英 美 ['skælpɚ]
  • n. 黄牛(专售戏票等牟利);剥头皮的人;雕刻刀,圆凿子
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scalper 票贩子

来自 scalp,倒卖门票,-er,人。

scalper (n.)
1650s as a type of surgical instrument; 1760 as "one who removes scalps," agent noun from scalp (v.).

Meaning "person who re-sells tickets at unauthorized prices for a profit," 1869, American English; earliest reference is to theater tickets, but often used late 19c. of brokers who sold unused portions of railway tickets. [Railways charged less per mile for longer-distance tickets; therefore someone travelling from New York to Chicago could buy a ticket all the way to San Francisco, get out at Chicago and sell it to a scalper, and come away with more money than if he had simply bought a ticket to Chicago; the Chicago scalper would hold the ticket till he found someone looking for a ticket to San Francisco, then sell it to him at a slight advance, but for less than the official price.] Perhaps from scalp (v.); scalper was a generic term for "con man, cheater" in late 19c. Or perhaps the connecting sense is the bounty offered for scalps of certain destructive animals (attested in New England from 1703) and sometimes Indians (i.e., having only part of something, but still getting paid). Some, though, see a connection rather to scalpel, the surgical instrument.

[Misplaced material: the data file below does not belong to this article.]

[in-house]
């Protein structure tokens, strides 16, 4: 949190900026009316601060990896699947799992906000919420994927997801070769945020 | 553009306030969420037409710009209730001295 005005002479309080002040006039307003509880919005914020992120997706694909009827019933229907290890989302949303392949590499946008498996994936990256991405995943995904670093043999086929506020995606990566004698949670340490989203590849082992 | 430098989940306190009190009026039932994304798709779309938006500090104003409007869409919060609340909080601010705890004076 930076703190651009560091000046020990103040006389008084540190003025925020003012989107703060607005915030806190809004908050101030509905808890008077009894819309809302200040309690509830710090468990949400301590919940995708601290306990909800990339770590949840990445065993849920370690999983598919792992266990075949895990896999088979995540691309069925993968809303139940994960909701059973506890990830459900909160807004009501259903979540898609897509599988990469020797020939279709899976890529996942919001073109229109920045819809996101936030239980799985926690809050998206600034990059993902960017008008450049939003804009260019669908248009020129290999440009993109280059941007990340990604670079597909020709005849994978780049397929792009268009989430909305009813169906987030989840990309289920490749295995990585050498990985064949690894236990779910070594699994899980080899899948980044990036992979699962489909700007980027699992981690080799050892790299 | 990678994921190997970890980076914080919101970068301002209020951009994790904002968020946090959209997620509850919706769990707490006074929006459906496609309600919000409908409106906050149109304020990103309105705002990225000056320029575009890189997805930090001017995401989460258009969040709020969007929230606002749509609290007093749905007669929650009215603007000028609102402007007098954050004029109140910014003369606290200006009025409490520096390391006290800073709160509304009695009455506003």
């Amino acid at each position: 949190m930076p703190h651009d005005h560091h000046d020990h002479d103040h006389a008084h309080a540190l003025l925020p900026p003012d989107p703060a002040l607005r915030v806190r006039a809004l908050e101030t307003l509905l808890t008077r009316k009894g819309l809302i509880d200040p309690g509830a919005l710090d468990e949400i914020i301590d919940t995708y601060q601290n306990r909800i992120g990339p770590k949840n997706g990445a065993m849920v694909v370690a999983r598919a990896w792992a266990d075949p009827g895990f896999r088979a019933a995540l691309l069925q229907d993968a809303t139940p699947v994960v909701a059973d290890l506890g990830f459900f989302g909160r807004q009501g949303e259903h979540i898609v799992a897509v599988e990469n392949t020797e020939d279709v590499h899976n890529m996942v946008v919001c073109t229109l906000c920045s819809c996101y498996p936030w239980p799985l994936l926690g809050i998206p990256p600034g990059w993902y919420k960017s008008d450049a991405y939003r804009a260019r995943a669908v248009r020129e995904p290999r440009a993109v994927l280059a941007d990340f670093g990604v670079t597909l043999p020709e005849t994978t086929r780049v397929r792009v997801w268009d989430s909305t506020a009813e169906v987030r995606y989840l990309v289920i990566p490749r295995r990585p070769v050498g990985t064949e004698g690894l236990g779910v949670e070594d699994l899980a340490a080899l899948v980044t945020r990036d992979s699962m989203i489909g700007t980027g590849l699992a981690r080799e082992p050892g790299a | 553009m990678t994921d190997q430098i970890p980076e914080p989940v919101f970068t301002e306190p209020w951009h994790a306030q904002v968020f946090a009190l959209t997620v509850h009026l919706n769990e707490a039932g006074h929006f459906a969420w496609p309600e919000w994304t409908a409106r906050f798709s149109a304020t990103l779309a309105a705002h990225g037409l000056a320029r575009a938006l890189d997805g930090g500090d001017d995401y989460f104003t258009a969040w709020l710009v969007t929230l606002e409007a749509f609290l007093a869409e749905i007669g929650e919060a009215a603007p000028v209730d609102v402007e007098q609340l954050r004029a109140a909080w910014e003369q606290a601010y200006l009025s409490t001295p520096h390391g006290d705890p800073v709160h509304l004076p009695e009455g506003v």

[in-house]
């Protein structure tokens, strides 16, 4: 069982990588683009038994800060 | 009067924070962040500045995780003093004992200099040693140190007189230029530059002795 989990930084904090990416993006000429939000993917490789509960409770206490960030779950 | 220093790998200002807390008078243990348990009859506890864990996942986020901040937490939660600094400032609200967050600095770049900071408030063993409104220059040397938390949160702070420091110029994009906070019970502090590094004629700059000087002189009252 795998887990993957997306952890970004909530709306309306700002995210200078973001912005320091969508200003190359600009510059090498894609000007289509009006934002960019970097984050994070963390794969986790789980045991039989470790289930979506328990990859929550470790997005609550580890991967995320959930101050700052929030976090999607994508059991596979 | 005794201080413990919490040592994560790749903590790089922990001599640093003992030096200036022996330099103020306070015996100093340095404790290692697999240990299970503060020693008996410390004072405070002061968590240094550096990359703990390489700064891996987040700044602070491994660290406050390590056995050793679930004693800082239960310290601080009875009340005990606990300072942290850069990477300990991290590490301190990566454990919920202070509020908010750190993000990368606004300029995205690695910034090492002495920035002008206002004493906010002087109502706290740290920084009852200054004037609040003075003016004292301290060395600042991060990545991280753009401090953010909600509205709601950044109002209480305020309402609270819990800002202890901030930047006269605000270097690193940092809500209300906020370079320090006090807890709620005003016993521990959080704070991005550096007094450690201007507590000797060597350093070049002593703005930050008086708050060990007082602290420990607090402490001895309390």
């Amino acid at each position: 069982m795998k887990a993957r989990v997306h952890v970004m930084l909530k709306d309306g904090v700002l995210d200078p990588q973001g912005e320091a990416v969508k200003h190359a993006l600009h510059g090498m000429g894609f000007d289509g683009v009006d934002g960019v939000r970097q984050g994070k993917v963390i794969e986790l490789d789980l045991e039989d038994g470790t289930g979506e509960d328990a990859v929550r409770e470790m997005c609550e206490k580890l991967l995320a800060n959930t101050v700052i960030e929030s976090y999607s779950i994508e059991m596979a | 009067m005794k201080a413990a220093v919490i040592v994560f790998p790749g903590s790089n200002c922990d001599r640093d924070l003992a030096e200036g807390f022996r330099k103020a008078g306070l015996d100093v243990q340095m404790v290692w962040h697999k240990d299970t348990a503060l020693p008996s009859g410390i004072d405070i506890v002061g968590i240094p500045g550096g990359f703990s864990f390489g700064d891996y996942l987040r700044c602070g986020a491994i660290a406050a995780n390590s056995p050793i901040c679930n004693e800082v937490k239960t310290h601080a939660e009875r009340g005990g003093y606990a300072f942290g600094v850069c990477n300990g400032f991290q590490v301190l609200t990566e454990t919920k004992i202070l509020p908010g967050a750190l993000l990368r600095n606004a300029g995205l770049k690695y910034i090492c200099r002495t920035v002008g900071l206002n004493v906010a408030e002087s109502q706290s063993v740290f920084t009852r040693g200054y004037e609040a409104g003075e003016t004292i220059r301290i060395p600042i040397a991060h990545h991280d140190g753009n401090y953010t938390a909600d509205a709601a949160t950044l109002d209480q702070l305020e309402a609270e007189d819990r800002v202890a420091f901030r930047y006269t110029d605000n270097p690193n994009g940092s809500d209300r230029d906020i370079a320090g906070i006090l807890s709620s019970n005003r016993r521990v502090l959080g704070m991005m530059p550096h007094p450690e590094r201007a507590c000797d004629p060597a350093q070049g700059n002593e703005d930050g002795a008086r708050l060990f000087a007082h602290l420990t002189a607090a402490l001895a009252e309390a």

1. Another scalper said he'd charge $1000 for a $125 ticket.


2. We can try to buy some tickets outside the stadium from a scalper.


3. I bought a fake ticket from a scalper last month.


4. You can buy from a scalper outside the ground.


5. A scalper sold us tickets for seats right at near the courtside.


[ scalper 造句 ]